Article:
Soldier and Society in Roman Egypt: A Social History

Soldier and Society in Roman Egypt: A Social History

Soldier and Society in Roman Egypt: A Social History

Soldier and Society in Roman Egypt: A Social History


The province of Egypt provides unique archaeological and documentary evidence for the study of the Roman army. In this fascinating social history Richard Alston examines the economic, cultural, social and legal aspects of a military career, illuminating the life and role of the individual soldier in the army. Soldier and Society in Roman Eygpt provides a complete reassessment of the impact of the Roman army on local societies, and convincingly challenges the orthodox picture. The soldiers are seen not as an isolated elite living in fear of the local populations, but as relatively well-integrated into local communities. The unsuspected scale of the army's involvement in these communities offers a new insight into both Roman rule in Egypt and Roman imperialism more generally.


This book is very largely based on my University of London Ph.D. thesis completed in 1990. For various reasons, publication has been delayed and the final version of this book has been written while I was enjoying a British Academy Post-doctoral fellowship. I thank the British Academy for their support. I benefited greatly from the knowledge and enthusiasm of the staff of the relevant London university departments and have been greatly helped by the staff of the Institute of Classical Studies. There are, of course, some people who have been more directly involved in my work. I must especially thank Dominic Rathbone who supervised my thesis and guided the transformation from thesis to book. I shudder to think how many times he has read sections of this work, has corrected my errors, restrained my wilder ideas and pointed me in the right direction. I would also like to thank my external examiners, Tim Cornell and Alan Bowman, whose help and detailed criticism have been invaluable, Jane Rowlandson, Margaret Roxan, Lin Foxhall, Averil Cameron, and Donald Bailey. I owe a great debt also to Kate Gilliver upon whose skills and knowledge I have had frequently to call. I must also thank Sally Tsoukaris for the drawings. My greatest debt though is to my family and to Sara who has put up with my obsessions and enthusiasms with unfailing patience and support. Any failings or errors in the work are, however, my own.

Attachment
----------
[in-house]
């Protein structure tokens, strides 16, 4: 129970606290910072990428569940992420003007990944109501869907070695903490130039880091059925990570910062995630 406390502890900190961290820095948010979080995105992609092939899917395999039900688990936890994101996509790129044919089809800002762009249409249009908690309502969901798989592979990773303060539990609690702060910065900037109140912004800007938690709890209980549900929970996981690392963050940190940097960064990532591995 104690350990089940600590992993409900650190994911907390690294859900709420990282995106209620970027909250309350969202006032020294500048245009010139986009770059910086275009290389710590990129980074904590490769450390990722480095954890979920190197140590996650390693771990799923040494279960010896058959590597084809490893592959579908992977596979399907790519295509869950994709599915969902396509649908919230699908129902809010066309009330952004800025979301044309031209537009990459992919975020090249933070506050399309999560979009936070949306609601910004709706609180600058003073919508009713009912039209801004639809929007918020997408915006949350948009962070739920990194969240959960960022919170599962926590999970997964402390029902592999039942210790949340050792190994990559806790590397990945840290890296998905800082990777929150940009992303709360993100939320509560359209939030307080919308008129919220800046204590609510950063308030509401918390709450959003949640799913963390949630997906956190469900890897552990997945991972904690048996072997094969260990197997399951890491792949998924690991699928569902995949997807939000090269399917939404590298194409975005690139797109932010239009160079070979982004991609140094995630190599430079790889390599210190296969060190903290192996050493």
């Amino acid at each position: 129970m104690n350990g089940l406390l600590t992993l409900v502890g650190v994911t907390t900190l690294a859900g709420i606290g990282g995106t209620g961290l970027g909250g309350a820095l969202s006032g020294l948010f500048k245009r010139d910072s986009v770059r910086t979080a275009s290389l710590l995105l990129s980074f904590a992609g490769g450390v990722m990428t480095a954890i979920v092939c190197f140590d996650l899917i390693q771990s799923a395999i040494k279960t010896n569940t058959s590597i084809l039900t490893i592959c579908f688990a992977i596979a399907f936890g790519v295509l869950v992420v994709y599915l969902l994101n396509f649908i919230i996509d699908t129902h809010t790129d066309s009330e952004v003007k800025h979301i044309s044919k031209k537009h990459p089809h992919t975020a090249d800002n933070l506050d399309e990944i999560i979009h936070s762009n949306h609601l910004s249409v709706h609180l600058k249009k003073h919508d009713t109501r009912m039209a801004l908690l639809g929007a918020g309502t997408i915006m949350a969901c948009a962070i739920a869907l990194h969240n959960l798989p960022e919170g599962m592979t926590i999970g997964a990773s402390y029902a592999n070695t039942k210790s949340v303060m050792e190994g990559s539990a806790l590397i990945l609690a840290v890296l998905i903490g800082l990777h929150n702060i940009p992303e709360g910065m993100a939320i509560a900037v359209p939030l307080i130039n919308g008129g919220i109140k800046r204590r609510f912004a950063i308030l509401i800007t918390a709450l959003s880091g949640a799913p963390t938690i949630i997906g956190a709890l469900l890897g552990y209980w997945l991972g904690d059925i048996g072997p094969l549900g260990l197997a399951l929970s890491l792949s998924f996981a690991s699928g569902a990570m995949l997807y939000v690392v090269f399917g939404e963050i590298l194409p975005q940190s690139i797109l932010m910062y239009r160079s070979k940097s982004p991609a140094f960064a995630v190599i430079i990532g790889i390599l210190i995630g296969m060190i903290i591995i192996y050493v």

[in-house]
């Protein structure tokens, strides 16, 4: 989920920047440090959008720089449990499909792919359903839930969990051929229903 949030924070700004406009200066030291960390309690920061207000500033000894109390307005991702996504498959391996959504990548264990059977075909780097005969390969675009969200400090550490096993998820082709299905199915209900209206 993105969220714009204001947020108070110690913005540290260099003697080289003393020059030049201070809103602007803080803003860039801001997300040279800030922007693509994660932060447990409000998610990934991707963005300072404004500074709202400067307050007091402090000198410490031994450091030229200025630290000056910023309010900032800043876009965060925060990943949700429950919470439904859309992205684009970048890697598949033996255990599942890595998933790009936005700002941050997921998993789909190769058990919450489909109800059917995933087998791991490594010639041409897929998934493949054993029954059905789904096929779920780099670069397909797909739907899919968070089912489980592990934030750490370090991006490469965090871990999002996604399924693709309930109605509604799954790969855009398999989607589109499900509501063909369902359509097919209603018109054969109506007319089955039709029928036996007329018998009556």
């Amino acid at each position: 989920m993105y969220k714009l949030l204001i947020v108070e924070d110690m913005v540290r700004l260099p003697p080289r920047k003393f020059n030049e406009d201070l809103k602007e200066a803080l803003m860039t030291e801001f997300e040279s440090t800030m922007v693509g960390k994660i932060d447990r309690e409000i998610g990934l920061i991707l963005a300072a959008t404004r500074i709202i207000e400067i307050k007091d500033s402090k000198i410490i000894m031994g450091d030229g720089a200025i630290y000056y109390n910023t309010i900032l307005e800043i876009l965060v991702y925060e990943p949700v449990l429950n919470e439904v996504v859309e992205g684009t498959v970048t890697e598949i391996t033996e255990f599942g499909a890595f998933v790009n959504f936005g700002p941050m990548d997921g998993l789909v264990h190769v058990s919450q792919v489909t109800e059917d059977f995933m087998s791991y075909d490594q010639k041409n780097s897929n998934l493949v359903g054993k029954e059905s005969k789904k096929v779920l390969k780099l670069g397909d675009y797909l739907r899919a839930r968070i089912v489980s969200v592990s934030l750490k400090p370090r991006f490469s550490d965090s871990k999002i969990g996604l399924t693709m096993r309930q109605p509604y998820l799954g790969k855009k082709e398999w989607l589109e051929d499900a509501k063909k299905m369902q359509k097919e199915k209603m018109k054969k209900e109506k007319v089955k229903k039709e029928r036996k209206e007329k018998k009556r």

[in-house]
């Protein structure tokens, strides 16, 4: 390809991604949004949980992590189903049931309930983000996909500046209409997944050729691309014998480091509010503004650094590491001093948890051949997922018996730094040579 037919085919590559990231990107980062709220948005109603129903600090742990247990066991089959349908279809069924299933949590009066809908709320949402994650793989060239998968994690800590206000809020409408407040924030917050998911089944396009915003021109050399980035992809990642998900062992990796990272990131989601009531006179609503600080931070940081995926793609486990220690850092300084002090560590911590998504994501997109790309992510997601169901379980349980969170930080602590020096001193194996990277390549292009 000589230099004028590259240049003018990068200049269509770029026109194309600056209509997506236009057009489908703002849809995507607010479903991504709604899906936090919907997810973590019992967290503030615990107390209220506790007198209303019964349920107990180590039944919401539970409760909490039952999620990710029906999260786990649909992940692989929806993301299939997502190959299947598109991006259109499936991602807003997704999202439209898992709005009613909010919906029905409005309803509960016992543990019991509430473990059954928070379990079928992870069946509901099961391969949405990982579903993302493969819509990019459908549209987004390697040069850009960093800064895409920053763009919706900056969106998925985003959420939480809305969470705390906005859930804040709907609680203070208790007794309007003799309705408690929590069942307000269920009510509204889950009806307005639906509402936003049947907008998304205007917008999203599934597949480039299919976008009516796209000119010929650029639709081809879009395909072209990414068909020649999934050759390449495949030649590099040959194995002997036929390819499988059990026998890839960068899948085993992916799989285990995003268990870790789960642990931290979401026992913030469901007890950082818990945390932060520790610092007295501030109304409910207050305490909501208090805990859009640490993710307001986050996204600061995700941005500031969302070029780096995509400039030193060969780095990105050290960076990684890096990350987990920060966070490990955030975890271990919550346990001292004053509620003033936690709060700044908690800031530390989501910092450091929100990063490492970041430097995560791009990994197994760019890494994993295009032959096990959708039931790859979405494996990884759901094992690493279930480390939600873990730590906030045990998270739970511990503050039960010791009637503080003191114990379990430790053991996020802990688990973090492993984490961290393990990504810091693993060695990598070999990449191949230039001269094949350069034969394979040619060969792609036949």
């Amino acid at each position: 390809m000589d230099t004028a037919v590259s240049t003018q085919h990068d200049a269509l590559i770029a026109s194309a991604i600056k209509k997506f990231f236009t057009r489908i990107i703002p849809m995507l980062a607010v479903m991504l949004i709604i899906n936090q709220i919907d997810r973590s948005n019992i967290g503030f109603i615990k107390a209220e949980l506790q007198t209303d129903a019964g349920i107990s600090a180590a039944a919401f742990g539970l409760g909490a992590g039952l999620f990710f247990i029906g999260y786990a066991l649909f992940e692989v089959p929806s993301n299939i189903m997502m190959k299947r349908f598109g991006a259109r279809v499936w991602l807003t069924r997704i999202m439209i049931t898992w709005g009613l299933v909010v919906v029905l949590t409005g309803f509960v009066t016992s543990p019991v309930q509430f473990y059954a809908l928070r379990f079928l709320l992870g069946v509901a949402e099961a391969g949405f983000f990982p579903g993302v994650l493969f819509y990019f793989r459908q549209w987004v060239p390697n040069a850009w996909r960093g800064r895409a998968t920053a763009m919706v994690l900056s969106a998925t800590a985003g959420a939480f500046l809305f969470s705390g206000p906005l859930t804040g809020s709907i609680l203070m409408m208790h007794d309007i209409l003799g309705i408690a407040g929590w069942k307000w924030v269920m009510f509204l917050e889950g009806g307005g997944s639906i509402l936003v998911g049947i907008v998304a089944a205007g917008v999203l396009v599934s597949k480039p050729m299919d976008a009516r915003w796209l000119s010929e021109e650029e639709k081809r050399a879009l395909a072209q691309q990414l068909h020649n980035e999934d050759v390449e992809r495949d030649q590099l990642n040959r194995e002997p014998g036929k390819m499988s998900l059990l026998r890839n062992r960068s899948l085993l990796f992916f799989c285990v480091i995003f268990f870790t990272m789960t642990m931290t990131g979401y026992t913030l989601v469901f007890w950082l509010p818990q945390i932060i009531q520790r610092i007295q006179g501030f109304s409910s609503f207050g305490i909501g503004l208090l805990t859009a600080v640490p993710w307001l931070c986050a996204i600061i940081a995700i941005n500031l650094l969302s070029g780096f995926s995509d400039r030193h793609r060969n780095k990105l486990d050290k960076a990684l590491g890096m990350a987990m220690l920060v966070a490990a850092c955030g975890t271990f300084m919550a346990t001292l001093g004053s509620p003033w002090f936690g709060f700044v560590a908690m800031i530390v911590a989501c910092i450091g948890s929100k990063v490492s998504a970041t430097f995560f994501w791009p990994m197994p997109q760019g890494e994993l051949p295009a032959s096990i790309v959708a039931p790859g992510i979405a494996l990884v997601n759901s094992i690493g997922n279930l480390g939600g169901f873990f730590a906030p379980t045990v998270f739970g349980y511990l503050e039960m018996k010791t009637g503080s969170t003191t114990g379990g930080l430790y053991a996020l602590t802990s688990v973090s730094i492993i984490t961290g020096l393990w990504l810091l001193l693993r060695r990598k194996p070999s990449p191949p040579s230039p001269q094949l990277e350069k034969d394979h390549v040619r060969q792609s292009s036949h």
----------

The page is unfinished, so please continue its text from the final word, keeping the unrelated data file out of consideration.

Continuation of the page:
Richard Alston

Department of Classics,

Royal Holloway, University of London

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